Sunday Sundries – Relationships
It was reported by my sponsor tonight, that when he awoke this morning, up North, at the cottage, that the temps were in the low single digits. We haven’t seen single digits yet, overnight, but little by slowly, the nightly lows have dropped into the mid teens.
We need at least a week of (Tens) for the trees to trigger and begin to turn.
The weekend weather was stellar but will go down hill overnight and well into Tuesday.
We sat a full house tonight, and we got the read and the discussion all the way around the room, and a cake to go with it this evening, ending right on time.
The first section of Experience, Strength and Hope, deals with the stories that were collected and published in the first edition of the Big Book back in the late Thirties.
Those first one hundred sober folks, did not have the Big Book to read, nor Steps to work, nor any of the tools that we have at our disposal today. They had their long suffering wives, their children, and a sparse handful of men, who found the solution.
Within those first 100 sober folks, who counted days and months as something incredible, they only had each other and their story telling ability. It was the spoken word, shared between one alcoholic and another. That is an incredible thought.
A common story, told by an uncommon story teller.
A common theme runs throughout those early stories, that of the:
“Sodden drunk husband, and the long suffering wife with kids in the background.”
It came up in discussion tonight, how many of the wives mentioned in most of the stories, stay. They use all their powers of refusals, denials and threats to get their husbands to quit drinking. Those first stories speak about the wives getting very savvy and find the solution, and then physically driving their husbands to “Town’s Hospital” in New York City for treatment.
They do not mention “A” particular hospital, but we know from other sources that it is indeed Town’s that many a drunk end up in. From historical literature published much later, we learn about this system and how it worked.
Funny, that in the end, for many drunk husbands, it is the wife who figures out what to do.
Back in the day, one did not read, often, of divorce, but separation is common among the stories. Divorce, was a taboo subject, and was not reported often. Which led to the comments about relationships by some of our folks tonight.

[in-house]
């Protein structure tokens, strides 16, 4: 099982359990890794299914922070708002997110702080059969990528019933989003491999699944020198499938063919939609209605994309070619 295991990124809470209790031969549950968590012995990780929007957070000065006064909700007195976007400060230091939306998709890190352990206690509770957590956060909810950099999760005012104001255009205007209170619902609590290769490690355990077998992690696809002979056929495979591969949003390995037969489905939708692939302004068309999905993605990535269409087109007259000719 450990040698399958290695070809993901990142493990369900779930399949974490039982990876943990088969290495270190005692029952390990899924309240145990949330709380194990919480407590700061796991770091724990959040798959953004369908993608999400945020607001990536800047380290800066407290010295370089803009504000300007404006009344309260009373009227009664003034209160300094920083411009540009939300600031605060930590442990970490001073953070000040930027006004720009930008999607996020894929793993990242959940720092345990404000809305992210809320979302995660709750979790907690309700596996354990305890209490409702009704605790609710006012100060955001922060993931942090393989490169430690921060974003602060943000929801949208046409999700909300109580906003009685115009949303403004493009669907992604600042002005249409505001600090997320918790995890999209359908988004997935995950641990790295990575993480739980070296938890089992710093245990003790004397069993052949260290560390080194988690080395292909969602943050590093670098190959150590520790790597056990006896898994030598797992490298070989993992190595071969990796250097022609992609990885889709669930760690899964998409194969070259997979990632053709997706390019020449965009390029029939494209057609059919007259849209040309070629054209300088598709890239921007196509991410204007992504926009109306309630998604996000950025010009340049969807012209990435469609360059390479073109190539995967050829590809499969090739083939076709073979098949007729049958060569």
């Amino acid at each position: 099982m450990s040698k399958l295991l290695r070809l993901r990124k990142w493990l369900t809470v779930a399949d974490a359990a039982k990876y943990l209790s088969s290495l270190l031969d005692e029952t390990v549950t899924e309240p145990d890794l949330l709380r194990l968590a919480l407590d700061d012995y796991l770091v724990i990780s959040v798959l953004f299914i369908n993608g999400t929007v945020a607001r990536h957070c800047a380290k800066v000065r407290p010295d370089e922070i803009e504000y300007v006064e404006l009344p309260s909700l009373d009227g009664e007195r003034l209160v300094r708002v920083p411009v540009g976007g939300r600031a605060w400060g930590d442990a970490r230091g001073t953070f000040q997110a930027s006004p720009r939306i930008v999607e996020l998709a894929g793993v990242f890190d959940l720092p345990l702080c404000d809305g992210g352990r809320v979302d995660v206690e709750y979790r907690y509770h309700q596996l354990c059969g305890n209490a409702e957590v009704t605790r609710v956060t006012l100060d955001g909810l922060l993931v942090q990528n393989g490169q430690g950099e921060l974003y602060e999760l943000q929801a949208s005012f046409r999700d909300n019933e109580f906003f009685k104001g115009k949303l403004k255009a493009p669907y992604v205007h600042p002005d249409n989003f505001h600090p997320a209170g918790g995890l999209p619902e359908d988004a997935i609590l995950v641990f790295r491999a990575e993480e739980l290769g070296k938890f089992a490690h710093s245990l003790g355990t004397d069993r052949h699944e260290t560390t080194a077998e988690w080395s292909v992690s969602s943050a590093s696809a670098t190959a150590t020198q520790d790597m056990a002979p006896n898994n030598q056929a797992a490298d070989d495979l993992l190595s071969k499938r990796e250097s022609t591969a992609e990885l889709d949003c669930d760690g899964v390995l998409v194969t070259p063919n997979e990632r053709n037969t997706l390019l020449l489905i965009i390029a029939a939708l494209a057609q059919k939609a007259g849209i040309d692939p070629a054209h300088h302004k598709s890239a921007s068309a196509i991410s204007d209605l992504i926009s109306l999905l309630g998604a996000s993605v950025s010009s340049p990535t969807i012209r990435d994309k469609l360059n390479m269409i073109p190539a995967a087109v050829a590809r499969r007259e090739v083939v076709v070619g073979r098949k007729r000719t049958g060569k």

Many of our women noticed the long suffering wife, who stayed by her man.
When I was born in the late 1960’s, alcoholism was rampant. We are three generations strong in the drink. I’m not quite sure if my brother perpetuated the drink, into his own kids.
None of the women in my family would have left their suffering husbands because of the drink. It seemed that those pesky wedding vows, kept them beholden to their sodden husbands, for better or worse, and in good time and bad. They accepted their lots in life and dealt with it each in their own ways.
My father had always told my mother, that she could never leave him, because she had no place to go, and would have no money to get there either. My mother was a captive Canadian wife, whom my father assimilated into American life. She would not have had the wherewithal to find a life on her own, even if she thought about leaving him.
Alcoholism was an evil scourge for us. And God forbid, anyone talk about it openly, or complain about the drunks, running amok in our lives. Nobody ever said a word.
I imagine that today’s divorce rates are high due to many things. We see many separated and divorced folks in the room today. It is not like it was decades ago, with women not having a say in their destinies and lives.
Women today have the ability to tell us alcoholics to “Go Fuck Ourselves…”
The other discussion that came up was about guns. In this particular story, our man is drinking with his buddy. And at some point, both are sodden drunk, and are trying to figure out a way to get back into the house and past their wives, and between them come up with a number of salacious stories about how they got so drunk.
One story goes like this … Our man, sodden with the drink, is standing on a bridge, ready to jump and holding a gun to his head, and his buddy comes upon him and saves his life, and is not delivering said man to his long suffering wife… They end up, not at home, where they planned to go, but in the hovel of a space, where the buddy lives. He has a gun, and attempts to shoot himself, but the gun is empty. Which sends our man running for the hills is fear, and he ends up home, where his wife is waiting … with the solution …
Which brings up the story about Angry Larry …
One of my stories that is in the book talks about my friend Larry. He is another AIDS survivor. Back in the day when we were all sick and dying, many of us were trying to get sober as well.
Larry used to bring a loaded gun to the meeting and he would say that he would either get sober or he was going to kill himself. That went on for a long time.
Larry eventually turned it around and became a leader of the community.
Back in the day, when we were dying of AIDS, heterosexual mortuaries, Read: Straight folks, would not touch a body with AIDS. They would not prepare the dead, nor allow anyone who worked for them to have anything to do with an infected body.
People were turned into the streets.
Larry, in his infinite sober wisdom, figured out what to do and did it gladly.
He built a mortuary. He got a license and opened his services to the community.
Larry did what the straights would not. He allowed his friends to die with dignity, gave them a place to be where family and friends could mourn them properly.
Larry broke the stigma and was celebrated as a hero amongst us.
Let no one forget what he did for the least of these.
It was a good night, everybody is well.
We’ll see you all soon.